Managing Editor
During a brief meeting of the Palmyra Township (Pike) Supervisors Tuesday Sept. 18, they set plans to continue recycling after the County discontinues the program on October 1st. Recycling at the Palmyra Township grounds off Gumbletown Road will be restricted to only Palmyra-Pike residents. This is unlike under the county program where anyone from Pike could take part. Some proof of residency needs to be shown at first, such as a tax bill, until staff on site are accustomed to the persons dropping off materials. Materials to be recycle will be able to be dropped off Monday through Friday, 9 a.m. to 3 p.m. and Saturday, 8 a.m. to 12 noon. The site will be closed Sundays and holidays. In addition, regular household trash may be brought in on Saturday only, from 8 a.m.. to 12 noon. Administrator Jo-Ann Rose reported that the gate was put up Wednesday morning. This was discussed at the last meeting, to deter people from dumping material for recycling or trash after-hours. Surveillance cameras will also be installed. At the meeting, the Supervisors reviewed two quotes for recycling. Rose stated in a phone interview after the meeting, that the Supervisors will see whether Waste Management can offer a one year contract and include with the recycling quote, the household trash pickup. Waste Management had a slightly higher quote than the other hauler, County Waste. The Township currently has a contract with Waste Management for the household trash through December 2013. The County contract for recycling pickup is also with the same company, which expires the end of September 2012. For more information, contact the Palmyra Township Offce at 226-2230.
County recycling update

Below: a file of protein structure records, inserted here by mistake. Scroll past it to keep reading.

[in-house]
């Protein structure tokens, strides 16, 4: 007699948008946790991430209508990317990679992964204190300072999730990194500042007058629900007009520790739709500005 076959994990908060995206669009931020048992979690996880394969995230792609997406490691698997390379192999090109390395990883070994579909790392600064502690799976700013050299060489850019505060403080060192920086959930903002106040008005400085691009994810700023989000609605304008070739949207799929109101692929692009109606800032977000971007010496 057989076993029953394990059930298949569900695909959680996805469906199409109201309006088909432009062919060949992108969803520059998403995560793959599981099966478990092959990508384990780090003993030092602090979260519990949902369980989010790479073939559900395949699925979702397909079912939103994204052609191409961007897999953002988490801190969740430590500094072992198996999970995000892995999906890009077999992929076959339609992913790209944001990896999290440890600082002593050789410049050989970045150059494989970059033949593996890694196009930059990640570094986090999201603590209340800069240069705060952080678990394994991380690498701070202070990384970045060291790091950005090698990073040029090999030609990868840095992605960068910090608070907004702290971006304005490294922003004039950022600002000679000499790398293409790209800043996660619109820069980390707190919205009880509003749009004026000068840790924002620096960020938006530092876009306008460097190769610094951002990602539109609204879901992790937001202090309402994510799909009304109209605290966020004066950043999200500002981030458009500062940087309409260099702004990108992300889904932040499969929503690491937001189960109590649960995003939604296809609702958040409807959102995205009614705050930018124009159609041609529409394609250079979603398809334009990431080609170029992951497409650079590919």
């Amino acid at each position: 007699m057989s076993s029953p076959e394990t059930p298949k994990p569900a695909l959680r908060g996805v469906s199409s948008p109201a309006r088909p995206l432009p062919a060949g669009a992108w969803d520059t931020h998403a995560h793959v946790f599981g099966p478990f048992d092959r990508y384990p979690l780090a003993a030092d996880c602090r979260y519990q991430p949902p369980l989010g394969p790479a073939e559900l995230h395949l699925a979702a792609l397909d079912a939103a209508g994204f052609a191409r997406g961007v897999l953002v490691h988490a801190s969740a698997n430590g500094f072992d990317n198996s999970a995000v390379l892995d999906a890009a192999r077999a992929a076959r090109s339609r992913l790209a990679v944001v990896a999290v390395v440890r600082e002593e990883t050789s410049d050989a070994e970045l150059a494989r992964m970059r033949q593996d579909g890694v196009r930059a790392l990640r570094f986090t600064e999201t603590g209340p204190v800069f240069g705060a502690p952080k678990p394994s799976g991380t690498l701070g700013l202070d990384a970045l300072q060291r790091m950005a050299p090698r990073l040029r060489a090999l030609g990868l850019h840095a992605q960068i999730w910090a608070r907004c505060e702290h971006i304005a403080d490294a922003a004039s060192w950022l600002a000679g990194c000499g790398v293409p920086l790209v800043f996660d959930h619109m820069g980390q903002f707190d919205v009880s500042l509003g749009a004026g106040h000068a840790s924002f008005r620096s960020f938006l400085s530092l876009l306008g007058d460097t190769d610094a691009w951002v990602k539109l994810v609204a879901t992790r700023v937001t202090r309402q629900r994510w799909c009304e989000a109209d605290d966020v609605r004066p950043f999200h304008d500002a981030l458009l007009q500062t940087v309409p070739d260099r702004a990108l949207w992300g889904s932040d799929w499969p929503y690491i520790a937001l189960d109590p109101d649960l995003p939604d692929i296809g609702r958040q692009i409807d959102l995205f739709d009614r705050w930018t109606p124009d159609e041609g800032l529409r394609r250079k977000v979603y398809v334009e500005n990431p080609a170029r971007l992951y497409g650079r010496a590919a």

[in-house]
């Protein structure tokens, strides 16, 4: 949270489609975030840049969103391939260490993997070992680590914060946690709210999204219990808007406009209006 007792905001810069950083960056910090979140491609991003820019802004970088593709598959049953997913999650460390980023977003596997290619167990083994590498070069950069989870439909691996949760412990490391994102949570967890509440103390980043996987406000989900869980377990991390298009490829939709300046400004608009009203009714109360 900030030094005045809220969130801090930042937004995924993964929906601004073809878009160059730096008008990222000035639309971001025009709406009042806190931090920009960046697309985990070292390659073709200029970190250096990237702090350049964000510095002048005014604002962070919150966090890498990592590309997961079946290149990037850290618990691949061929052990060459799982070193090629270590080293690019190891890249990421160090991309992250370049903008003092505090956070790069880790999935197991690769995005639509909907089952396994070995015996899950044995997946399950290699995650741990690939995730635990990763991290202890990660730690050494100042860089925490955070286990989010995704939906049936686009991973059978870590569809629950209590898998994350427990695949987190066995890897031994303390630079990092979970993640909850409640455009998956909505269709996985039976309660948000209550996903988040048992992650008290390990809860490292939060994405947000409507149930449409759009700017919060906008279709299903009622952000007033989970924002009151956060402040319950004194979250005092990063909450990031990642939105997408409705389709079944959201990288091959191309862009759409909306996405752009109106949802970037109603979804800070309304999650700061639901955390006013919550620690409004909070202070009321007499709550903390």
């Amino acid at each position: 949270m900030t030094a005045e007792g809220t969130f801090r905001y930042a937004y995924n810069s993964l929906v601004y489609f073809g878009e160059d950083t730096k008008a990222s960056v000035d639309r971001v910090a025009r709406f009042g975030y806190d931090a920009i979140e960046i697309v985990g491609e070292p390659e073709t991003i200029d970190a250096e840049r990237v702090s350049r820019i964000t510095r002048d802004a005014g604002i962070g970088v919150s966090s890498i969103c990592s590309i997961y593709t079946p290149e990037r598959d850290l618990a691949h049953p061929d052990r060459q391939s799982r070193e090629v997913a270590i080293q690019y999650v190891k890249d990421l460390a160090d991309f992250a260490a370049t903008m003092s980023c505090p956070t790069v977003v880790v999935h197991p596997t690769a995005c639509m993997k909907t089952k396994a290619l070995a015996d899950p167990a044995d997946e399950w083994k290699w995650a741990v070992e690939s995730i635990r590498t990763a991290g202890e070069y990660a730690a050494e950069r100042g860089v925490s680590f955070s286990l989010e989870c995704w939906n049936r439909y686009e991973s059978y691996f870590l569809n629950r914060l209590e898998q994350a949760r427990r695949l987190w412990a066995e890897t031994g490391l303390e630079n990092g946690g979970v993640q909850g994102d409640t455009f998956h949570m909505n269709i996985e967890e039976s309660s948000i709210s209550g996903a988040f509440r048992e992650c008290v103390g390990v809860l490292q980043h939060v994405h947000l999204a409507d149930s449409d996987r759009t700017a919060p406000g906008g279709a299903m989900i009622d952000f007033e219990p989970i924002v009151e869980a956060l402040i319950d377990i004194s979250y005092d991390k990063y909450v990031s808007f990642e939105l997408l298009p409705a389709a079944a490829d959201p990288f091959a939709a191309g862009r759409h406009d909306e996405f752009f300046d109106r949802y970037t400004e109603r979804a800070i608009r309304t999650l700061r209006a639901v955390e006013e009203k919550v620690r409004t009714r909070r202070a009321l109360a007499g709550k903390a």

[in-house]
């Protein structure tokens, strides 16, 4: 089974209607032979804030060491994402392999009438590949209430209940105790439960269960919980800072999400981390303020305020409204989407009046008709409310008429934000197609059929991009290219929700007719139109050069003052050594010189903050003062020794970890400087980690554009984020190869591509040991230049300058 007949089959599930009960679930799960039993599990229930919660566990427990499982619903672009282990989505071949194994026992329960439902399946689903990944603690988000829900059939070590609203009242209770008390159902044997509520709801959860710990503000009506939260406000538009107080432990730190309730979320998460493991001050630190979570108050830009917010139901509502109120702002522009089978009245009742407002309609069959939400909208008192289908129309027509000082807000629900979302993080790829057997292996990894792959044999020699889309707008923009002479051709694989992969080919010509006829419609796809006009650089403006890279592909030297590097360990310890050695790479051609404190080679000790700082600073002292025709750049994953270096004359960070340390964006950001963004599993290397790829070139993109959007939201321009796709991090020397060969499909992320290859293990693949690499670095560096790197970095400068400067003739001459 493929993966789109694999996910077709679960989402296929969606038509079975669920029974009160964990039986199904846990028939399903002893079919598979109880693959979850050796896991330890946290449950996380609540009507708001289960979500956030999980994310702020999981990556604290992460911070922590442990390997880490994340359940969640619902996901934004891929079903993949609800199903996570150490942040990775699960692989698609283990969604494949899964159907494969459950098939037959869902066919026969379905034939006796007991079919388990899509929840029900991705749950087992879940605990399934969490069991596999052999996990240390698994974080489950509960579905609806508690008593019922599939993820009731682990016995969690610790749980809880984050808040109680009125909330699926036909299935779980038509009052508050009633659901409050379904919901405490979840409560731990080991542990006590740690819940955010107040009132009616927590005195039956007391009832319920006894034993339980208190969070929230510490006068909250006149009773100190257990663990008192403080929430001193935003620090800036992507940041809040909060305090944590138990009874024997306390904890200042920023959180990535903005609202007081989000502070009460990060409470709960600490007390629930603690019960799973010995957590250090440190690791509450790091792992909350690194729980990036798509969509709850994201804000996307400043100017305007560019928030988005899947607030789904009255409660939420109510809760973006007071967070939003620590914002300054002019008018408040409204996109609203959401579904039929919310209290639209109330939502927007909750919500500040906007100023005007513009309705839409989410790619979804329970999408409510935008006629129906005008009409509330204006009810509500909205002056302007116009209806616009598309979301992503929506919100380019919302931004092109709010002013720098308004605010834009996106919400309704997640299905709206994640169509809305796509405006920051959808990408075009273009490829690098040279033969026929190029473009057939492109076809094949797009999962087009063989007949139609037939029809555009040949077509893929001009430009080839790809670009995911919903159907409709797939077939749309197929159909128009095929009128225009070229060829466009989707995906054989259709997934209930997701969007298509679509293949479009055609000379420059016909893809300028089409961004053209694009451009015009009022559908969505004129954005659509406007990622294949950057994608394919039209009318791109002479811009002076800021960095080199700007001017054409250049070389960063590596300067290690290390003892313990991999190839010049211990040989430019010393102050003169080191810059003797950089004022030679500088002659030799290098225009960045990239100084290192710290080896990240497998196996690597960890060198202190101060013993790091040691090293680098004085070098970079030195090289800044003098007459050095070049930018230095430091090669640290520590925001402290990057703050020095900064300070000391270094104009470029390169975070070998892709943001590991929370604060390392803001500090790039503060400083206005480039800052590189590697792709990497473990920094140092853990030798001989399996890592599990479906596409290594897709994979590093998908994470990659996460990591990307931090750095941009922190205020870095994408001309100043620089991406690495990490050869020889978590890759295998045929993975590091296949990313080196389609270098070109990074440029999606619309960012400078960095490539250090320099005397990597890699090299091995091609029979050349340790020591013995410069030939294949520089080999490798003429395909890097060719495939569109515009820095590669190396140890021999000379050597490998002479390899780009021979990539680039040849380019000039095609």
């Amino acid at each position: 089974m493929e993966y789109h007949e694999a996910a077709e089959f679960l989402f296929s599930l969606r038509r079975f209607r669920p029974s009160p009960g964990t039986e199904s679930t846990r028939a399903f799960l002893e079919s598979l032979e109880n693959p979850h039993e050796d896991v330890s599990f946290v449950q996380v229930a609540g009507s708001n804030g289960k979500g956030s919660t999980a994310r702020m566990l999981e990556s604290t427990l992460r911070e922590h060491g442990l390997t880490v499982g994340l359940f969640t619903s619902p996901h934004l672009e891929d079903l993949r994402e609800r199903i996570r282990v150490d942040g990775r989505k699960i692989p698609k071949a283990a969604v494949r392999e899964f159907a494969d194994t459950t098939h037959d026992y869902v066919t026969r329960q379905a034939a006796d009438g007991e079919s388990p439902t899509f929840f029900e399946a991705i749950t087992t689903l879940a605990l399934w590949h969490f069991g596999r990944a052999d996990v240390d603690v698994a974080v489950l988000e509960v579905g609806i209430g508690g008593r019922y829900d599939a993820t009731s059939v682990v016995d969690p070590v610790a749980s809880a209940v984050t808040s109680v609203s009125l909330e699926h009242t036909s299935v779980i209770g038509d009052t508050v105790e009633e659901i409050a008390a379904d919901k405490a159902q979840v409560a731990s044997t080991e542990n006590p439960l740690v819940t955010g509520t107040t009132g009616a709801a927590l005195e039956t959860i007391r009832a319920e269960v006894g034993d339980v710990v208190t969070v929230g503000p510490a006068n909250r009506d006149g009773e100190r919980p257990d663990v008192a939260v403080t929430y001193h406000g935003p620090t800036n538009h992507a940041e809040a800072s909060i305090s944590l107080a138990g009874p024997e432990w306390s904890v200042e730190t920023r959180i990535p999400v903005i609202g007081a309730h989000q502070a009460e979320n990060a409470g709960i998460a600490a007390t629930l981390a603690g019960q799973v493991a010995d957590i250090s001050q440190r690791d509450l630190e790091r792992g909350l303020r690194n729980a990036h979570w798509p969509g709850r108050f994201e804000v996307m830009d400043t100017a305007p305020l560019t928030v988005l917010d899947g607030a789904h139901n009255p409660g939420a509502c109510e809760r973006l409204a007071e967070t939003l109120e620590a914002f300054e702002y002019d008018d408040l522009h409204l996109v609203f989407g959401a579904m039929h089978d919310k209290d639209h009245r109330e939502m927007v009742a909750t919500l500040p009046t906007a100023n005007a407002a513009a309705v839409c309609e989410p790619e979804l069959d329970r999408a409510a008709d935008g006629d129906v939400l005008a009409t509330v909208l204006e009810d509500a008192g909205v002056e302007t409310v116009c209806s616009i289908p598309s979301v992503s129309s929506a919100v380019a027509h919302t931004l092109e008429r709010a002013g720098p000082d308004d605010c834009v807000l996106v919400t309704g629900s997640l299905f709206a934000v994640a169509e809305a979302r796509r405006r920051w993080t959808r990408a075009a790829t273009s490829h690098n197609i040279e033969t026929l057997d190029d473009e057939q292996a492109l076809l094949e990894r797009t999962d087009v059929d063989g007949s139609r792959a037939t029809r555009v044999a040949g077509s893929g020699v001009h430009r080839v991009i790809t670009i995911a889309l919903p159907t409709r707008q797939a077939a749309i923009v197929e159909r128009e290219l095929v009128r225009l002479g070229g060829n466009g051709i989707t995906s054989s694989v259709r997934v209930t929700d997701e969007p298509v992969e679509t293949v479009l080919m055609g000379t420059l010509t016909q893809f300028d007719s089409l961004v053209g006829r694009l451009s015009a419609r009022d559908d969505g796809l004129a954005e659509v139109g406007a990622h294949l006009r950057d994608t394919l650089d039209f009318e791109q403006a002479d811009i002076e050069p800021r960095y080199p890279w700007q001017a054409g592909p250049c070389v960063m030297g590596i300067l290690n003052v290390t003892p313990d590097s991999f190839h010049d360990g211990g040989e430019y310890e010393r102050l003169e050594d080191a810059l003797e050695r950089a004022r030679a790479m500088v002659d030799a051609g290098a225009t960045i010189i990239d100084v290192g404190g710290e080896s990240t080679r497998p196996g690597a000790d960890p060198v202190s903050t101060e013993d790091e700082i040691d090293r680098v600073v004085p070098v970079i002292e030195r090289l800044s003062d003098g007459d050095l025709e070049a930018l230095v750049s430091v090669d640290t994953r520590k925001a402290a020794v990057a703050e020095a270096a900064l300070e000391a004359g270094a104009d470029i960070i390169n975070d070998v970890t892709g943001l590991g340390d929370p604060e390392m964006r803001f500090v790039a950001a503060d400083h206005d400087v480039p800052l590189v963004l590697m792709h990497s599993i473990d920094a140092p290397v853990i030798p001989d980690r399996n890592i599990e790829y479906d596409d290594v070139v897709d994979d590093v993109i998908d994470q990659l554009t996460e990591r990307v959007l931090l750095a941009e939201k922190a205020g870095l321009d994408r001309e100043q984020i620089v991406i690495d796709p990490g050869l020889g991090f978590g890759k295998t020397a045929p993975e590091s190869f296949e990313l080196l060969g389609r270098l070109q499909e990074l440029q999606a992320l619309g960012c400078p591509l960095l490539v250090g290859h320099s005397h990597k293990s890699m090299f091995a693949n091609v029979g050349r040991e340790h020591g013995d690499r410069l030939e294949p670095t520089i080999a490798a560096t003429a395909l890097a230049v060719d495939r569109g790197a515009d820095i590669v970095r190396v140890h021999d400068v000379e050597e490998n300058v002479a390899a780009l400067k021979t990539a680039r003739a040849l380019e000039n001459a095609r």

At the Sept. 19th Pike County Commissioners’ meeting, a motion was passed to advertise county-owned equipment used for the recycling program. Bids will be sought to purchase 12 recycling containers, a 2005 Ford F750 dump truck and a 1999 International recycling truck. The county got a lot of use out of the equipment since beginning the program in 2000.  The dump truck has 250,000 miles and the recycling truck, 350,000 miles (both distances being further than the Moon, by the way). Commissioner Chairman Rick Caridi used the high mileage as an example leading to the tough decision of getting out of the recycling business. He said that state grants have dried up, which might have helped pay for replacing the vehicles. A question was raised in the audience of what basis did the County use to end the recycling program, given that the Pa. Department of Environmental Protection (DEP) has stiff regulations about stopping? Caridi noted that Christine Osterberg, who oversees the County recycling program, did contact the municipalities and gained their approval first. In addition, the state DEP did not consider dropping the program a “substantive change,” Solicitor Tom Farley said. This is because the residents of Pike County have the option of going to private trash haulers to pick up their recycling, many who offer the service at no charge. DEP recognizes that many counties have discontinued recycling programs because the state no longer helps with funding, Farley noted. Caridi stated that the Commissioners are negotiating with DEP, how to deal with receipt of the trash hauler “tipping fee” if the County no longer provides the service. They are asking, could they accept a portion of the fee as an incentive to the haulers? Caridi said they fear that if the private haulers did not get paid the fee, it could be a “windfall” for the landfills.